Chase-Riboud elevates this tale with a sobering look at Black female exploitation at the turn of the nineteenth century ... Peppered with such historical figures as Lillian Russell, Granville Woods, and J. P. Morgan, and enlivened with a showstopping courtroom debacle, Chase-Riboud’s biographical novel is a randy, rollicking tour of Gilded Age excess, racism, and misogyny.
[A] revelatory if uneven saga ... The narrative is too long and too baggy, but Platt’s betrayal and the question of how the whole story fits together will keep readers holding on through the doldrums. It also offers a different perspective on a story recently covered in Jonathan Lee’s otherwise more accomplished The Great Mistake. Despite the work’s flaws, the author deserves credit for her vivid character portrait.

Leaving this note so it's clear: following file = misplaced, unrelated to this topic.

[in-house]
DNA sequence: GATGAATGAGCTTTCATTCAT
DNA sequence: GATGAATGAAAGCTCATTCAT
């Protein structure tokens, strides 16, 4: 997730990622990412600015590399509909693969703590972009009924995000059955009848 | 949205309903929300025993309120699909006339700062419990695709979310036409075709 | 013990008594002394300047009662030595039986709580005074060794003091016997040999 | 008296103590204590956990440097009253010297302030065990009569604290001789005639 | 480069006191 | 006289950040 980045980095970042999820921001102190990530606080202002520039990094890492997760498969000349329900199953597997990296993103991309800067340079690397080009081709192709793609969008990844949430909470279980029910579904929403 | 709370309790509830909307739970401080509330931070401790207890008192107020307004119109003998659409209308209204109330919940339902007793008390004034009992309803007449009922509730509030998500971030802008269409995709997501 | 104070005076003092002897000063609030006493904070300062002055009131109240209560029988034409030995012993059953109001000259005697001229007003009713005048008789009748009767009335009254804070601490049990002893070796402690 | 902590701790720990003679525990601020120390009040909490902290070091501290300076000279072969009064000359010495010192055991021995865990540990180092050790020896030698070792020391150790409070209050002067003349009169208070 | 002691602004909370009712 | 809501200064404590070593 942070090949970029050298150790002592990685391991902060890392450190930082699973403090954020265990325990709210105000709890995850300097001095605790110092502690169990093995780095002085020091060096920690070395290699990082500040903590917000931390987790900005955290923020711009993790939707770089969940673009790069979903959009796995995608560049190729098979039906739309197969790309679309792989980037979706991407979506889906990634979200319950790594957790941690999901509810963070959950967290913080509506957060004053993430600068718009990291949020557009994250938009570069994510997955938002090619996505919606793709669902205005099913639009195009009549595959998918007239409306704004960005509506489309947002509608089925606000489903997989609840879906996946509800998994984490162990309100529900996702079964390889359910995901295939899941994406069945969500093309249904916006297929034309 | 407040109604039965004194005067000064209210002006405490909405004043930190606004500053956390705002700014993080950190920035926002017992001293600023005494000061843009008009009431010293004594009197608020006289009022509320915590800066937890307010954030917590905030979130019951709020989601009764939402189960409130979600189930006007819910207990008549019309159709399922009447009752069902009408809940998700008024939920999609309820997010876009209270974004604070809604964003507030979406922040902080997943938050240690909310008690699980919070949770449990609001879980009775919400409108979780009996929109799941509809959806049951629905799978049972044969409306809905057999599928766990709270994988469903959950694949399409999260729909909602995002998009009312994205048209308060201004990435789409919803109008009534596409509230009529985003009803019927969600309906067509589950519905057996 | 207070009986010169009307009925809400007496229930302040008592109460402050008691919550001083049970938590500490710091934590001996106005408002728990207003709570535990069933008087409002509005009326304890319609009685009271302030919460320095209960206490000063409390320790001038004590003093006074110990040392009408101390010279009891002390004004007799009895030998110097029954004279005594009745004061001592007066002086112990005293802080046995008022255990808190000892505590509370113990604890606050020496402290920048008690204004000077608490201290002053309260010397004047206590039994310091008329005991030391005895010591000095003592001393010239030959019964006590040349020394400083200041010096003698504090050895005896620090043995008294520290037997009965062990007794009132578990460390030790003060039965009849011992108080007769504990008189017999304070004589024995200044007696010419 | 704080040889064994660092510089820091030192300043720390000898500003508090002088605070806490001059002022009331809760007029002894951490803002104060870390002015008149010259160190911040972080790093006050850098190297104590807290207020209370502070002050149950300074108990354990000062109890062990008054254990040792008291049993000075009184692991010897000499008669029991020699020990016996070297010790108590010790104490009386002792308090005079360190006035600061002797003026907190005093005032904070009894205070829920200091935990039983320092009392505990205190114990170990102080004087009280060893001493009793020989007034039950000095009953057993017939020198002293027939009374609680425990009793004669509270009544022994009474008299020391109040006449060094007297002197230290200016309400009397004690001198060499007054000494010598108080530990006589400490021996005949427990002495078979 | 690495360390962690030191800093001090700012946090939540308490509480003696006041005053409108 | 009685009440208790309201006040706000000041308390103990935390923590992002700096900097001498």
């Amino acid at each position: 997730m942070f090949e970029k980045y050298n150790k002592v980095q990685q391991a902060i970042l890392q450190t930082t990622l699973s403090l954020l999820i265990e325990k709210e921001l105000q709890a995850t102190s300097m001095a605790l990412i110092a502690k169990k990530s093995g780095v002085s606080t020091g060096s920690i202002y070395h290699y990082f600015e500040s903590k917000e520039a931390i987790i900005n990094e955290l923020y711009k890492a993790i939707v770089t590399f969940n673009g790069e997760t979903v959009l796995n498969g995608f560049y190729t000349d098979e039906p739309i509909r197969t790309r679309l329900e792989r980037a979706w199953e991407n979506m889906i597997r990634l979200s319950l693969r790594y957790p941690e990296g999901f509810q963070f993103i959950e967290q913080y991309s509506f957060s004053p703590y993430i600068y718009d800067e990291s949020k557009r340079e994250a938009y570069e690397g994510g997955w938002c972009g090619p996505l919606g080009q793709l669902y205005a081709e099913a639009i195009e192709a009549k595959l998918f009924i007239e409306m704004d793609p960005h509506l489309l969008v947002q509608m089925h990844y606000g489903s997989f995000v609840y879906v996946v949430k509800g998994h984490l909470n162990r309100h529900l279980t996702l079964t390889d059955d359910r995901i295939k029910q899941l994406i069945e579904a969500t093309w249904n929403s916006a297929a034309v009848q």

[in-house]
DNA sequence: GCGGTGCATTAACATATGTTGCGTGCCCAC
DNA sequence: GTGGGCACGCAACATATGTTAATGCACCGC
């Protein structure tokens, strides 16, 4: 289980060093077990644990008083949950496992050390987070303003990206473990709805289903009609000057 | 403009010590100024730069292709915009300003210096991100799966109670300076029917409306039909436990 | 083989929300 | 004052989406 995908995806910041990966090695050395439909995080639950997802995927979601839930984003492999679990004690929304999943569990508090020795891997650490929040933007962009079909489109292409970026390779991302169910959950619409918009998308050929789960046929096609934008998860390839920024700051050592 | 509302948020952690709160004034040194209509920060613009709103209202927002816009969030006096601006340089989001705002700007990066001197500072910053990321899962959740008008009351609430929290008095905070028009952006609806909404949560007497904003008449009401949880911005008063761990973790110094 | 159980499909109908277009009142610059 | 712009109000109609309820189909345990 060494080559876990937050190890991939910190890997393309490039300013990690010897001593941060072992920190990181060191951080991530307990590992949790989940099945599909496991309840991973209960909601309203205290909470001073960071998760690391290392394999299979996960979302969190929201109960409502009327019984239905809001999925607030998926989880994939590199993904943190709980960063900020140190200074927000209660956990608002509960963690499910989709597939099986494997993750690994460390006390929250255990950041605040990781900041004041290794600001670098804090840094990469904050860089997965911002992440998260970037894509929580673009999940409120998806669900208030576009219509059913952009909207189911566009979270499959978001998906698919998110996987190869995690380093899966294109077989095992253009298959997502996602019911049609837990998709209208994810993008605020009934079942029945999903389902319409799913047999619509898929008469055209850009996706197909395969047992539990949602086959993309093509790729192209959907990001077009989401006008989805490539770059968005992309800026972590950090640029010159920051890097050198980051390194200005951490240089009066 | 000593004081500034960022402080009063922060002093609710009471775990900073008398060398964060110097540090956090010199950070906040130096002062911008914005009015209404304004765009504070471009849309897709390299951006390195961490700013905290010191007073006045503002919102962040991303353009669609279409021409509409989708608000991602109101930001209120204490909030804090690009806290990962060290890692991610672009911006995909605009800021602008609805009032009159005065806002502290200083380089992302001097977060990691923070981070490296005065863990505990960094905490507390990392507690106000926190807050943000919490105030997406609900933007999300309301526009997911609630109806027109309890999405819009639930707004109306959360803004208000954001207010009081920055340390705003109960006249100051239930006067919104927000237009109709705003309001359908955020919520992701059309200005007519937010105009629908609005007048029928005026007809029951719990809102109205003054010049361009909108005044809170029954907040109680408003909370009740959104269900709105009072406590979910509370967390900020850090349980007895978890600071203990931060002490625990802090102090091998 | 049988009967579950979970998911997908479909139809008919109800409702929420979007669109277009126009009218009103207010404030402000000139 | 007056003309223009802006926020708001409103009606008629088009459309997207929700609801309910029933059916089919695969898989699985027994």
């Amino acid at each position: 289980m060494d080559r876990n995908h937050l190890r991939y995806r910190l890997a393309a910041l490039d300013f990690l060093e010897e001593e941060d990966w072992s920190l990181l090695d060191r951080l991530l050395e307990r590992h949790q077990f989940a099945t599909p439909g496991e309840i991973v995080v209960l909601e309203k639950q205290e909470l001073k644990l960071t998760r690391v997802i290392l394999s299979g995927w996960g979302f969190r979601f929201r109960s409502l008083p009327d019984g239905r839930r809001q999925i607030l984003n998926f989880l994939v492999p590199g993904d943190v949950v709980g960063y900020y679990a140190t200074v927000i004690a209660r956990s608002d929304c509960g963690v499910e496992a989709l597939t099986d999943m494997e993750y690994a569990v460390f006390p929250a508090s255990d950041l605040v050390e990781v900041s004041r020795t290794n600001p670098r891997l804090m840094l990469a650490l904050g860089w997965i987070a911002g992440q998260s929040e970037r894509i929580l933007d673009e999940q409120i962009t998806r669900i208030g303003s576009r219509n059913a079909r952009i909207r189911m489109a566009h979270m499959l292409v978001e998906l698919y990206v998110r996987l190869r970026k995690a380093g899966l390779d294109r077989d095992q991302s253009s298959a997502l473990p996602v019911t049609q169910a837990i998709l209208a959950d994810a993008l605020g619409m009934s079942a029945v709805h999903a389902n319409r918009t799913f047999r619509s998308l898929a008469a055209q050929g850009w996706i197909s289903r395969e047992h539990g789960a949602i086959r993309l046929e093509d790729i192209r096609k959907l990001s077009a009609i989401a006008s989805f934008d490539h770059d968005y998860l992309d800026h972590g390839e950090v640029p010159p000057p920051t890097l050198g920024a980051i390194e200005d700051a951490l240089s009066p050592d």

A compelling story, based on what Chase-Riboud says in the acknowledgements is a long-lost trove of documents about Elias. But the novel, especially in its first half, slows the story down with prose that is often clunky and overladen with details, dialogue that sounds more like lecture than conversation, and much repetition. The last part of the book does build momentum, if the reader gets there ... A novel about a real-life madam-turned–real estate magnate stumbles on style.